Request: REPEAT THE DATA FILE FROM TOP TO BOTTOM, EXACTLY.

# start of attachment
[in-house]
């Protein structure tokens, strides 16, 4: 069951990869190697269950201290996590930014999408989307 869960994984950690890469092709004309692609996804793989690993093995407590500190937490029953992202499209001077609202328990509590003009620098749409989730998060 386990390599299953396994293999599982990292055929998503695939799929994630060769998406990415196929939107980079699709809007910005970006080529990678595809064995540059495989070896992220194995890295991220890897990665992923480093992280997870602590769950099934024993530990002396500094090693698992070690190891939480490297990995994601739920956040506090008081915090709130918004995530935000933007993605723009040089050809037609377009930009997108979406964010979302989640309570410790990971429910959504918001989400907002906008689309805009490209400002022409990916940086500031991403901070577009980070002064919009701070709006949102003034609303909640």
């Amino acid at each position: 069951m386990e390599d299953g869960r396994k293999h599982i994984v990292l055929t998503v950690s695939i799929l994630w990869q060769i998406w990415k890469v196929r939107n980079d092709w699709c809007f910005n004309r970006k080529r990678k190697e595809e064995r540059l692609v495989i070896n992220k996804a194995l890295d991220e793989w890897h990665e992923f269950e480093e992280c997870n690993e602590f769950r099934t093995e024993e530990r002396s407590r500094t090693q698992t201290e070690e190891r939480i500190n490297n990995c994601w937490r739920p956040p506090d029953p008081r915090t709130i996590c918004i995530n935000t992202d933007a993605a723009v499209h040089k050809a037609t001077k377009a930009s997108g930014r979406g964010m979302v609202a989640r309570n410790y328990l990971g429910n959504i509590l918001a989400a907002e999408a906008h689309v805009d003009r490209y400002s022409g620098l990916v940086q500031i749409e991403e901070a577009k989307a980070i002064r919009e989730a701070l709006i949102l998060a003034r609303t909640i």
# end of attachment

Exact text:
[in-house]
């Protein structure tokens, strides 16, 4: 069951990869190697269950201290996590930014999408989307 869960994984950690890469092709004309692609996804793989690993093995407590500190937490029953992202499209001077609202328990509590003009620098749409989730998060 386990390599299953396994293999599982990292055929998503695939799929994630060769998406990415196929939107980079699709809007910005970006080529990678595809064995540059495989070896992220194995890295991220890897990665992923480093992280997870602590769950099934024993530990002396500094090693698992070690190891939480490297990995994601739920956040506090008081915090709130918004995530935000933007993605723009040089050809037609377009930009997108979406964010979302989640309570410790990971429910959504918001989400907002906008689309805009490209400002022409990916940086500031991403901070577009980070002064919009701070709006949102003034609303909640």
């Amino acid at each position: 069951m386990e390599d299953g869960r396994k293999h599982i994984v990292l055929t998503v950690s695939i799929l994630w990869q060769i998406w990415k890469v196929r939107n980079d092709w699709c809007f910005n004309r970006k080529r990678k190697e595809e064995r540059l692609v495989i070896n992220k996804a194995l890295d991220e793989w890897h990665e992923f269950e480093e992280c997870n690993e602590f769950r099934t093995e024993e530990r002396s407590r500094t090693q698992t201290e070690e190891r939480i500190n490297n990995c994601w937490r739920p956040p506090d029953p008081r915090t709130i996590c918004i995530n935000t992202d933007a993605a723009v499209h040089k050809a037609t001077k377009a930009s997108g930014r979406g964010m979302v609202a989640r309570n410790y328990l990971g429910n959504i509590l918001a989400a907002e999408a906008h689309v805009d003009r490209y400002s022409g620098l990916v940086q500031i749409e991403e901070a577009k989307a980070i002064r919009e989730a701070l709006i949102l998060a003034r609303t909640i």